I got the best results out of the 1D Mark IV servo AF performance by setting the tracking sensitivity to the middle position under C.Fn III-2, using AF priority/Tracking priority under C.Fn III-3, and using Surrounding AF points, which is option 2 under C.Fn III-8. Additionally, I enabled orientation linked AF points under C.Fn III-16.
When choosing the AF/drive priority settings, giving priority to AF/Tracking under C.Fn III-2 is a no brainer. This is the default setting, and for good reason – it gives you the best chance at sharp images while tracking. In this mode, priority is given to achieving AF prior to the initial release of the shutter and then, priority is given to AF tracking while capturing frames in burst mode.
You can lose some drive speed with this setting – but never as much as was the case with the D3S. In some situations, the D3S would slow to a crawl when in Focus-priority; however, (in most cases) all of the D3S images would be in-focus. With the 1D Mark IV, it seemed that there were times when the camera would not slow the drive down quite enough to maintain focus – even with the AF/Tracking-priority enabled.
As was the case with the Nikon D3S, I got the best results by allowing the 1D Mark IV to help me out through the use of Surrounding AF points under C.Fn III-8. The 1D Mark IV seemed to lag behind the D3S with these tracking assist points though (discussed below).
The 1D Mark IV’s orientation linked AF points is a feature that should be on every camera. While I had used this on the 7D prior to using the 1D Mark IV, I had not used the 7D in such fast-paced settings as I did the 1D Mark IV. And so, I appreciated the convenience with the orientation linked AF points on the Canon 7D; however, using this feature on the 1D Mark IV in high action environments made it an almost essential feature. I sorely missed the orientation linked AF points nearly every time I picked up the D3S. I don’t know if this is a technology that Canon has wrapped up in a patent somewhere, but I hope for the sake of all Nikon users out there that Nikon can put something similar in its future DSLR models as well.
Basketball AF Performance Evaluation
The 1D Mark IV seemed to edge out the D3S when other players crossed the path of the subject I was tracking. However, I felt that the 1D Mark IV responded a little better to tracking sensitivity adjustments than the D3S. The 1D Mark IV would stay with the subject most of the time when another player would cross in front of him.
Below are some examples of the Canon 1D Mark IV maintaining focus as another player completely obstructs the view of the target subject.
In this first pair of images, the 1D Mark IV is tracking UT player #32 when is is obstructed by a Georgia player. Note that even when the UT player is completely obstructed in the second image, the 1D Mark IV maintained AF tracking on the original subject. Again, this is one area where the 1D Mark IV really shined.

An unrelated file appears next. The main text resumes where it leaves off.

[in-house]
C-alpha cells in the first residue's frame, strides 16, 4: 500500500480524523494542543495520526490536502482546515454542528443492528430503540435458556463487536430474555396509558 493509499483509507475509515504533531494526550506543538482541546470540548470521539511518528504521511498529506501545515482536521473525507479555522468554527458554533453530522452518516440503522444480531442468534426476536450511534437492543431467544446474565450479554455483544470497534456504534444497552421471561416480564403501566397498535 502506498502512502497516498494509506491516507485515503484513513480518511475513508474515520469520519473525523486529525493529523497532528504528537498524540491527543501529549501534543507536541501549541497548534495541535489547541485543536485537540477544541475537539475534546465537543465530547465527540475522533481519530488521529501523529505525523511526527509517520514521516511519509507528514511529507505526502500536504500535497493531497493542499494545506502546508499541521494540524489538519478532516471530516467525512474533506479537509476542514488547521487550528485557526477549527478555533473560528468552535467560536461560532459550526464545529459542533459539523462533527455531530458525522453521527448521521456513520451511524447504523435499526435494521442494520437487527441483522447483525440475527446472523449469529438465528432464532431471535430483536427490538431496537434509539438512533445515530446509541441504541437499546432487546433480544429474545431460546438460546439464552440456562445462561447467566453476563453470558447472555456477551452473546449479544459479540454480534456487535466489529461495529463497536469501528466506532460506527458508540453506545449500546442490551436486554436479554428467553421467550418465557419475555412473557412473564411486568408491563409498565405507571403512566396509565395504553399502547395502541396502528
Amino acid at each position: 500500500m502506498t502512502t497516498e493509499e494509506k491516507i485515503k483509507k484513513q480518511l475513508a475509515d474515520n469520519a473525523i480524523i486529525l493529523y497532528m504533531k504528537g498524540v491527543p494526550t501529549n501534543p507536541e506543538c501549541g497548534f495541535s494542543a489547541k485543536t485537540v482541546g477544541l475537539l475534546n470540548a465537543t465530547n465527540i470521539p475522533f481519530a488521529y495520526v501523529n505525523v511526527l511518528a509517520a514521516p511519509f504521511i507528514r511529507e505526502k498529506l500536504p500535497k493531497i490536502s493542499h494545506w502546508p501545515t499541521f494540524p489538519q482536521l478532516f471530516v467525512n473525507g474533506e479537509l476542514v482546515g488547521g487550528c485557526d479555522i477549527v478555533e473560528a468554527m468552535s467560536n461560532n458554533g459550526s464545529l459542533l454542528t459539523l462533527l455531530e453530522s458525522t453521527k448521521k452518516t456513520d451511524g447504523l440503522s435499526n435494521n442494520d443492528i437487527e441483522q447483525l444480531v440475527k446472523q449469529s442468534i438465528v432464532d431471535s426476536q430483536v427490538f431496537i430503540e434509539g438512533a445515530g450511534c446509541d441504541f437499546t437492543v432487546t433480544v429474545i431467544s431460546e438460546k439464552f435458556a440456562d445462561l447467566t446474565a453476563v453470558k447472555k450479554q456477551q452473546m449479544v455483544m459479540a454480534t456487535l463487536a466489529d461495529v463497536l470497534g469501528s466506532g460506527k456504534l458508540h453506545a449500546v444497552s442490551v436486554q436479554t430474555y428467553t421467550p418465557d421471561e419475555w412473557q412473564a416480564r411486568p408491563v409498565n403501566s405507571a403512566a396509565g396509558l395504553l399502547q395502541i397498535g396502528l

Canon 1D Mark IV – ISO 2500 – f/3.2 – 1/640s
Canon 1D Mark IV – ISO 2000 – f/2.8 – 1/800s
I have been continuously surprised at how the the 1D Mark IV performs in this regard. Canon’s technology is quite intelligent here.
In ordinary AF tracking though, I found the D3S to perform more consistently than the 1D Mark IV. While both cameras missed the mark at times, the 1D Mark IV missed the subject in favor of the background or another nearby subject much more often than the D3S. Canon advises that AF tracking performance is maximized by activating the AF and tracking the subject for a half second before releasing the shutter. I have not been able to quantify this in real world shooting scenarios, so I will just leave it out there as a little tip from Canon.
In the following series of images, I had been capturing a player moving up the court with very little else in the frame; however, the 1D Mark IV kept shifting focus to the background instead of maintaining focus on the subject I had been tracking.
Canon 1D Mark IV – ISO 2500 – f/3.2 – 1/640s
While there are many series of images where the 1D Mark IV captured a higher rate of in-focus images, the number of missed focus shots were much higher than my experience with the Nikon D3S in basketball scenarios.
Below are some Nikon D3S burst series for comparison sakes.
Nikon D3S – ISO 3200 – f/2.8 – 1/1000s
Nikon D3S – ISO 3200 – f/2.8 – 1/1000s
If I were evaluating the 1D Mark IV without ever having used the D3S, my feelings would likely be much different about the camera. It’s not a bad camera – it’s really quite a good one. Each time I went out with the 1D Mark IV, it captured many excellent action sequences with several series of frames in focus. So, don’t get me wrong, I’m not saying that the 1D Mark IV is not an effective camera. I’m just saying that the D3S AF performance is superior and more predictable in most circumstances.
If I were heading out to shoot a basketball game tomorrow, I would be ok with using either camera. However, I would feel better about the trip beforehand and I know I would come home with more “keepers” if I took the Nikon D3S with me.